GBP fell by as much as 1.5 cents against the USD in the hours leading up to the Brexit vote (to a low of around 1.27) but currently sits at 1.2865 following the heavy defeat for PM May’s Withdrawal agreement and which, as per above, now sees markets starting top price for an extension of Article 50 and a possible second referendum. This is despite EU official now out in force suggesting that the chances of disorderly ‘no deal’ Brexit have increased.

AUD has been choppy between about 0.7220 and 0.7180 (0.7194 now) with really not much to say about overnight activity which has tended to fluctuate with swings in broader risk sentiment but where a broadly firmer US dollar has been the overriding feature, GBP volatility aside, and led by weakness in EUR/USD off the back of Draghi’s above comments and which has pushed the single currency down to its lowest levels since January 4th.


US equities are higher, led by 6-7% gains for Netflix ahead of its Q4 results tomorrow an following new pre-market open that it was raising subscription prices (from $11 to $13) – the largest rise in its 12 year history and first time all 58 million subscribers will be affected simultaneously.

In corporate earnings, JP Morgan missed its earnings estimates due to a sharp slowing in fixed income trading revenue in Q4, amidst the surge in market volatility, but its share price has recovered from earlier falls to be up marginally on the day (0.45%).  JPM’s core loan book increased 6.7% on the year, above the bank’s 6% target, despite some softening in demand for mortgages amidst higher rates.  Wells Fargo’s results were less well received, its 5% drop in revenue seeing its stock off 1.9%.  The earnings season continues tonight with other US banks reporting (including MS, GS and BoAML).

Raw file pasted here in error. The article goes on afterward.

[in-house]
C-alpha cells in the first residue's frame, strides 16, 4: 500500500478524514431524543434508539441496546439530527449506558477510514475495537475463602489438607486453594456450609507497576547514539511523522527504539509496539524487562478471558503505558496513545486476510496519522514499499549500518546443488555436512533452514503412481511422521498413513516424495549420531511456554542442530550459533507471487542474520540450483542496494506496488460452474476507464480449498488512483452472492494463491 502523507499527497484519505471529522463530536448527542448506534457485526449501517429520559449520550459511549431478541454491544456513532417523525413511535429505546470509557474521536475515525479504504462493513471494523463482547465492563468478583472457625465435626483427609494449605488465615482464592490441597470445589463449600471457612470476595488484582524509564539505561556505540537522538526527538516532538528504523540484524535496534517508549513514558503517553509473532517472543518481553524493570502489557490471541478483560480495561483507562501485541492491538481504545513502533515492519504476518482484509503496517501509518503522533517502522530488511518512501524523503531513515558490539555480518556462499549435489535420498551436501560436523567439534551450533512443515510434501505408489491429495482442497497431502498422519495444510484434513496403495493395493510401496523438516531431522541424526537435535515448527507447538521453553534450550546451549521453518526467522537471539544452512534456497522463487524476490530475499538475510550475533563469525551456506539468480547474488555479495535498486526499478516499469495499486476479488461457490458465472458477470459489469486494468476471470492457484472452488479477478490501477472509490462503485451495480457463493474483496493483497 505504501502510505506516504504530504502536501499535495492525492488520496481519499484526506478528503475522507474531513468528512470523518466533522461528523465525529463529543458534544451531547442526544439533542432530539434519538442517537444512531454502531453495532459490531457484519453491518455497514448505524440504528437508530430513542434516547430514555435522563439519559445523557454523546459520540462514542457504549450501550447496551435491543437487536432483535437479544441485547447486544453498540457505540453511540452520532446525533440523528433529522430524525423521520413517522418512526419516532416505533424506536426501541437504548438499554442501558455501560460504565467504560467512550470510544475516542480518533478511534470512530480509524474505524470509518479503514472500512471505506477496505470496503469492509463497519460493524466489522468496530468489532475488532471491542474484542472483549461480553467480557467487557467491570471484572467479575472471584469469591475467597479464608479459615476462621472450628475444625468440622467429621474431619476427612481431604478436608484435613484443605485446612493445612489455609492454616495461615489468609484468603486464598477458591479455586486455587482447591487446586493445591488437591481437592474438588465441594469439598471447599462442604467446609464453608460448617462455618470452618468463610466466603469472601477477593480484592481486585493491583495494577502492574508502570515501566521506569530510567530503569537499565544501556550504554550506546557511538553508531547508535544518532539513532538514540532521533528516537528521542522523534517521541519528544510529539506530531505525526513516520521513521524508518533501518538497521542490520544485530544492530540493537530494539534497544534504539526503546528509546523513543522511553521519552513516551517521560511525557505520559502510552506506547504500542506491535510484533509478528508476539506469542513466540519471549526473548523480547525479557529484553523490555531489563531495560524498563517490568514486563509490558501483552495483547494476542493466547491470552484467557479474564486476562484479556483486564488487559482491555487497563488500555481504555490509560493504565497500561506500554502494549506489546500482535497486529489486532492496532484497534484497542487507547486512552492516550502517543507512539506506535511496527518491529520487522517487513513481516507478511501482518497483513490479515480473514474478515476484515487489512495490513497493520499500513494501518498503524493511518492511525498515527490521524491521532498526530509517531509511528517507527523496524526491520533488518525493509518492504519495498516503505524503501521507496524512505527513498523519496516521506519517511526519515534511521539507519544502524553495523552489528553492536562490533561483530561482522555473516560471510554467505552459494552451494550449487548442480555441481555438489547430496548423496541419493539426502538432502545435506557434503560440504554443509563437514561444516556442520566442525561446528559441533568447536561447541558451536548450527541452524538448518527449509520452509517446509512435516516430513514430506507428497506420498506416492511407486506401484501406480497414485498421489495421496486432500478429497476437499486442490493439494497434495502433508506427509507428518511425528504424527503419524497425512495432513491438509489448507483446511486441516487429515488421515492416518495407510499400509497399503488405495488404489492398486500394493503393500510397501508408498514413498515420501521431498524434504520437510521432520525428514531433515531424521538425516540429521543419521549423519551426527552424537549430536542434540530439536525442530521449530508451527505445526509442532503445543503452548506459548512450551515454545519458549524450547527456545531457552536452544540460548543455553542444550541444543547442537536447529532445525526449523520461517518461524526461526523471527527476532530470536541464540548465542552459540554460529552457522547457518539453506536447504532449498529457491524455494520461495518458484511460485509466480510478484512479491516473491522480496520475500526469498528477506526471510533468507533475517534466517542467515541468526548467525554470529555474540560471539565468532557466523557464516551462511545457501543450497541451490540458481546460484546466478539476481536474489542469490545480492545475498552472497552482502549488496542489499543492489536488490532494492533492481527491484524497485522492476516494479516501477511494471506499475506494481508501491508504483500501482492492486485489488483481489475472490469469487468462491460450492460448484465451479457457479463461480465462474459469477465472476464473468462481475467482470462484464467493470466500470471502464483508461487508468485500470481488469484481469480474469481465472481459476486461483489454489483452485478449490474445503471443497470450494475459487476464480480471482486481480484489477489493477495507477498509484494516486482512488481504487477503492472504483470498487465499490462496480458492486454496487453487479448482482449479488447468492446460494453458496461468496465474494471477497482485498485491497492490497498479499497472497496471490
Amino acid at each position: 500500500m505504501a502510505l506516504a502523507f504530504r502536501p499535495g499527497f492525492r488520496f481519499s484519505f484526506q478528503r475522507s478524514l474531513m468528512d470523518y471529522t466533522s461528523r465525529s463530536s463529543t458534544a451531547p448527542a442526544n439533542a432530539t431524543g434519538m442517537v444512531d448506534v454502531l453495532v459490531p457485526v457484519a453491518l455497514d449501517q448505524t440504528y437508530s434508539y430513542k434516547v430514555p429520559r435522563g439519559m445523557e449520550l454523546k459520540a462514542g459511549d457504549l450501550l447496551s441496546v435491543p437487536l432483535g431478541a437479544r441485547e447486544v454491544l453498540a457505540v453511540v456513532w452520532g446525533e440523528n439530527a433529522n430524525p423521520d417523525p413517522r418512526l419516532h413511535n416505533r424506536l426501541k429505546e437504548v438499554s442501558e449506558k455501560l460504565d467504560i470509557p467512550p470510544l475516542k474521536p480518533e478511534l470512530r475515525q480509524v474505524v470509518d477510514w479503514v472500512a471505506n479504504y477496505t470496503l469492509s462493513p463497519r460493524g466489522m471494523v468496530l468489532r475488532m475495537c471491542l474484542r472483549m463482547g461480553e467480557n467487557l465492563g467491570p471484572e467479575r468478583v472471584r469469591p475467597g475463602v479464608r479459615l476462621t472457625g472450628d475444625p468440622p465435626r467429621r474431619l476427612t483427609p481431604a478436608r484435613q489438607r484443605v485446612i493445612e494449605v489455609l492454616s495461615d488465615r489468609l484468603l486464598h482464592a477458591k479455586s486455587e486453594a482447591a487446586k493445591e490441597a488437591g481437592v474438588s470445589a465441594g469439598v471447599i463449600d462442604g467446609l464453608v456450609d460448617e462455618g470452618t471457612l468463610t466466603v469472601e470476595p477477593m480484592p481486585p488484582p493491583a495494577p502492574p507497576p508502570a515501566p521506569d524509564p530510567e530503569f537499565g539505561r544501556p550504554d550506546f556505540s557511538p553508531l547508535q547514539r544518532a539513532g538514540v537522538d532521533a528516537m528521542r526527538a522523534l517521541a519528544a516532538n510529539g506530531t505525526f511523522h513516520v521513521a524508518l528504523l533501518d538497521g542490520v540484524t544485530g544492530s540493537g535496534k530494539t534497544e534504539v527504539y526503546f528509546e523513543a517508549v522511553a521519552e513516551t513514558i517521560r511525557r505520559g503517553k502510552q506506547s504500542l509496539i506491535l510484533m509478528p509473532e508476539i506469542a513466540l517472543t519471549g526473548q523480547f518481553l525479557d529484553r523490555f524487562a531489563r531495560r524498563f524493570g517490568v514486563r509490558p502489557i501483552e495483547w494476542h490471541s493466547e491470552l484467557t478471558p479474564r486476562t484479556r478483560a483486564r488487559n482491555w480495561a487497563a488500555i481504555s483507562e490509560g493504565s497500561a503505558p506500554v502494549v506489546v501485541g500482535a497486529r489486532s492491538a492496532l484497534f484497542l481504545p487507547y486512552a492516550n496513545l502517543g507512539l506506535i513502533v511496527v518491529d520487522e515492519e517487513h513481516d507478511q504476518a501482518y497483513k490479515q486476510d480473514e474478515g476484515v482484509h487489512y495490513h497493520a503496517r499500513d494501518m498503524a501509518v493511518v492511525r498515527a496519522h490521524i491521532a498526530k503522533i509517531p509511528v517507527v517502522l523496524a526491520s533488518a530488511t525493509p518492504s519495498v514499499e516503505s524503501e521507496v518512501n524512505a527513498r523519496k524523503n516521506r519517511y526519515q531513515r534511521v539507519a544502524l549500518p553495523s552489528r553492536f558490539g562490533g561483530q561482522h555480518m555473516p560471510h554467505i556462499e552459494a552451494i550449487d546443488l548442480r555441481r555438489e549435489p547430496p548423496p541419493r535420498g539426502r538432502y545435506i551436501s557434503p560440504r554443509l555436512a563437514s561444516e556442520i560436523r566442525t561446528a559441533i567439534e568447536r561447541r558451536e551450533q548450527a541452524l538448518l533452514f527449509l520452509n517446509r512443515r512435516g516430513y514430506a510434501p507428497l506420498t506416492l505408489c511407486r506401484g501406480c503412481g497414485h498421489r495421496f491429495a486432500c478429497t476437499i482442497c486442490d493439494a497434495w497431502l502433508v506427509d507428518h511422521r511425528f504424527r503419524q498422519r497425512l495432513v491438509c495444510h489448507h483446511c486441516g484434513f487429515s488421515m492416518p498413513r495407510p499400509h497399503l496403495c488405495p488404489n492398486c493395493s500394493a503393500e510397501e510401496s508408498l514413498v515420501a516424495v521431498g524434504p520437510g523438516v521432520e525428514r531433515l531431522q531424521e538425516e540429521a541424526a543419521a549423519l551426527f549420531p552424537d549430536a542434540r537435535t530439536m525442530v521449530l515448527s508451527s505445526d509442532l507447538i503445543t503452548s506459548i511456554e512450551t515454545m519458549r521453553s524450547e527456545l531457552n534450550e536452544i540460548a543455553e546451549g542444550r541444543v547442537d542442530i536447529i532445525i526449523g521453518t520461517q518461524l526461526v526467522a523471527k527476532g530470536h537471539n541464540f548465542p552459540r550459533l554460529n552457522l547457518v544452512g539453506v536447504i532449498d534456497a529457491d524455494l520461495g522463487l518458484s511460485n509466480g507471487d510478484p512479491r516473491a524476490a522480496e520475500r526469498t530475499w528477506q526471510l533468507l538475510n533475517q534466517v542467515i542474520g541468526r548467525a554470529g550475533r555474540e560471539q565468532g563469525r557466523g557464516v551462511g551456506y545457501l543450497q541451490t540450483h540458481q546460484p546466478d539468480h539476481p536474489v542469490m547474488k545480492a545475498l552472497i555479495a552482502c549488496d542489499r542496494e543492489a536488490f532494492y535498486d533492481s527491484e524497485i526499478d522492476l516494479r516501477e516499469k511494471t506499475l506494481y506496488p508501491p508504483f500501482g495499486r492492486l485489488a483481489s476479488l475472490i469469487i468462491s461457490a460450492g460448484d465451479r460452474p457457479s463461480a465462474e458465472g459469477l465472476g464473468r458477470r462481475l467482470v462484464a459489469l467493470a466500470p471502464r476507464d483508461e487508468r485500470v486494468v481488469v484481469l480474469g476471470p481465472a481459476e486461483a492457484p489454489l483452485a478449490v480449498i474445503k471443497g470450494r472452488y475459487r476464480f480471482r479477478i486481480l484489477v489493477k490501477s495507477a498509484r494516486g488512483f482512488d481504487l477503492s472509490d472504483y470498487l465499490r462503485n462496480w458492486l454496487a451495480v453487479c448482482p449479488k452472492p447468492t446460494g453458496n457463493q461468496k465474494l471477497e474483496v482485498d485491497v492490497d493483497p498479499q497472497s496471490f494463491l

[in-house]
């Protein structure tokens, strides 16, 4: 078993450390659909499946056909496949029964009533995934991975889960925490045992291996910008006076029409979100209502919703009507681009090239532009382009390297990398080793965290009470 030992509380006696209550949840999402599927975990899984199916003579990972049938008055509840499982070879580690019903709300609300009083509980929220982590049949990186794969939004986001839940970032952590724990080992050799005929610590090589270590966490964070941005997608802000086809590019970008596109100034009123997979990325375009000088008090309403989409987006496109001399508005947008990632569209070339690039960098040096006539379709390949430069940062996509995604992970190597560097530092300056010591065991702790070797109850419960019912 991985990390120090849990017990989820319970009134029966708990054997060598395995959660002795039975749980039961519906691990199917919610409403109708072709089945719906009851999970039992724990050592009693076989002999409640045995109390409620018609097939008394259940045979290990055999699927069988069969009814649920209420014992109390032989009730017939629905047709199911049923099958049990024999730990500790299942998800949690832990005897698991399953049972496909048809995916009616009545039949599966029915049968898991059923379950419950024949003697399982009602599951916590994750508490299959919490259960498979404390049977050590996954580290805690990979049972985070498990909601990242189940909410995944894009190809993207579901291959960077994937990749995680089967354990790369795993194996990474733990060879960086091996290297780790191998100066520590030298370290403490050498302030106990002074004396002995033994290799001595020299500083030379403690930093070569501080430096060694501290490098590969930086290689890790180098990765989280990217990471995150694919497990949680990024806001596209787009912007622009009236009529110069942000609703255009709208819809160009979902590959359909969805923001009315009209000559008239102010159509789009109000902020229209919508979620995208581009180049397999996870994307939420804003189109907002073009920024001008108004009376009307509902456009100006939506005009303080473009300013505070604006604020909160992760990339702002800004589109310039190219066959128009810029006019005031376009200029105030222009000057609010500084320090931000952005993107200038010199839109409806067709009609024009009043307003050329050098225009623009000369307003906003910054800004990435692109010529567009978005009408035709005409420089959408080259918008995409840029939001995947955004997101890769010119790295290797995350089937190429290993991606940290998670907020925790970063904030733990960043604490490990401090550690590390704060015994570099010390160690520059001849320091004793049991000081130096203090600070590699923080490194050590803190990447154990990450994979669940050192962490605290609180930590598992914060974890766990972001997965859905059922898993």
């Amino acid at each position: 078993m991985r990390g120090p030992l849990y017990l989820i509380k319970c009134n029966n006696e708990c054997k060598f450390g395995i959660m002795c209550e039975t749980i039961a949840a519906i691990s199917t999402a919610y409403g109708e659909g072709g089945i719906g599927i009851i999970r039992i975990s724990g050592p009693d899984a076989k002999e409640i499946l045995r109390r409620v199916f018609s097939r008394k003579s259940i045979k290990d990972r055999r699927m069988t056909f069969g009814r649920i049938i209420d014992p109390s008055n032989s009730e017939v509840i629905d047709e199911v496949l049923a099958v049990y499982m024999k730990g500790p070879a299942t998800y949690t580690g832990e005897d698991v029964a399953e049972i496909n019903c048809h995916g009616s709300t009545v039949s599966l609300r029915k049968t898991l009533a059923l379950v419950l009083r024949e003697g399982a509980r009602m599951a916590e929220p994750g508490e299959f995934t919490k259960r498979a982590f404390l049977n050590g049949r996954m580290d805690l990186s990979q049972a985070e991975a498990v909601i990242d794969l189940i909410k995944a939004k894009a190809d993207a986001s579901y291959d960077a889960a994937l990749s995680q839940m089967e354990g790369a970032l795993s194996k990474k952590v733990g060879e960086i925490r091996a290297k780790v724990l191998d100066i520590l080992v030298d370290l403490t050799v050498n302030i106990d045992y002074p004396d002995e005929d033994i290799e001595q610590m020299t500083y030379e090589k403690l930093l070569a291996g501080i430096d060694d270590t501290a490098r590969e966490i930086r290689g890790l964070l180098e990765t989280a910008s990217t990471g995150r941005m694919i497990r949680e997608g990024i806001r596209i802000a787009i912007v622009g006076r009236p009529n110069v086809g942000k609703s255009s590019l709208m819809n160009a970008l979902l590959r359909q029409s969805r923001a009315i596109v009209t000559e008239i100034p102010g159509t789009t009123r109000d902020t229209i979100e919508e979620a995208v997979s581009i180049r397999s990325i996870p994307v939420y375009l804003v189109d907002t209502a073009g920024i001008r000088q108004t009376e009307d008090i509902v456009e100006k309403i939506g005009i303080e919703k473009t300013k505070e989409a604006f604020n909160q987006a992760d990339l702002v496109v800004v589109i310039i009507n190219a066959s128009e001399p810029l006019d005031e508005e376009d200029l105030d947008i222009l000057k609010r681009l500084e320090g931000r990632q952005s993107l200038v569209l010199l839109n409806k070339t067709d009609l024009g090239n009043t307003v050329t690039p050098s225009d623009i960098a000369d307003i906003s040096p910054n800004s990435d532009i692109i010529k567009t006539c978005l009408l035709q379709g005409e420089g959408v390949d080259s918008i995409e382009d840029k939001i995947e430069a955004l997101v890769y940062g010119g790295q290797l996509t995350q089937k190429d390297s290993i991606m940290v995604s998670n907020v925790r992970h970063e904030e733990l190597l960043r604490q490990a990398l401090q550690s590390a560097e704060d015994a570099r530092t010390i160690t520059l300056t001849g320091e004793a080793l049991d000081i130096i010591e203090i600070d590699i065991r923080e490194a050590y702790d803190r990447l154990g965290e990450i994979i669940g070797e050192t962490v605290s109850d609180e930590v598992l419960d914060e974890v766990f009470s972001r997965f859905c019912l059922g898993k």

Broader indices are up by between 0.5% (DJIA) and 1.5% (NASDAQ) half an hour ahead of the close.


US Treasury yields are very narrowly mixed, 2s -0.6bp to 2.529% and 10s -0.2bp at 2.709%. Nothing to see here.


Oil has staged a decent rebound after a few days of loss, both blends up $1.50 and where yesterday’s economic stimulus announcements from China is being given credit. This also looks to have supported base metals with aluminium and nickel both up more than 2% and copper by 0.7%.

Economic data summary:

  • Germany GDP NSA YoY 2018 1.5% (implying slight positively Q4 outcome, i.e. no technical recession)
  • US Empire manufacturing survey 3.9 (10.0E, 11.5P revised from 10.9)
  • US Dec PPI  -0.2% (-0.1%E, -0.1%P)
  • US Dec PPI ex food and energy -0.1% (0.2%E, 0.3%P)
  • China Dec New Loans CNY ¥1.080bn (825.0bn E, 1250.0bn P)
  • China Dec Aggregate Financing ¥1.589.8bn (1,300bn E, 1,519.1bn P)

Coming Up

  • Australia Westpac January Consumer Confidence
  • Japan machinery orders
  • China New Home Prices
  • MS, GS, BoAML earnings
  • (US Retail Sales and Business Inventories postponed due to government shutdown)

Market Prices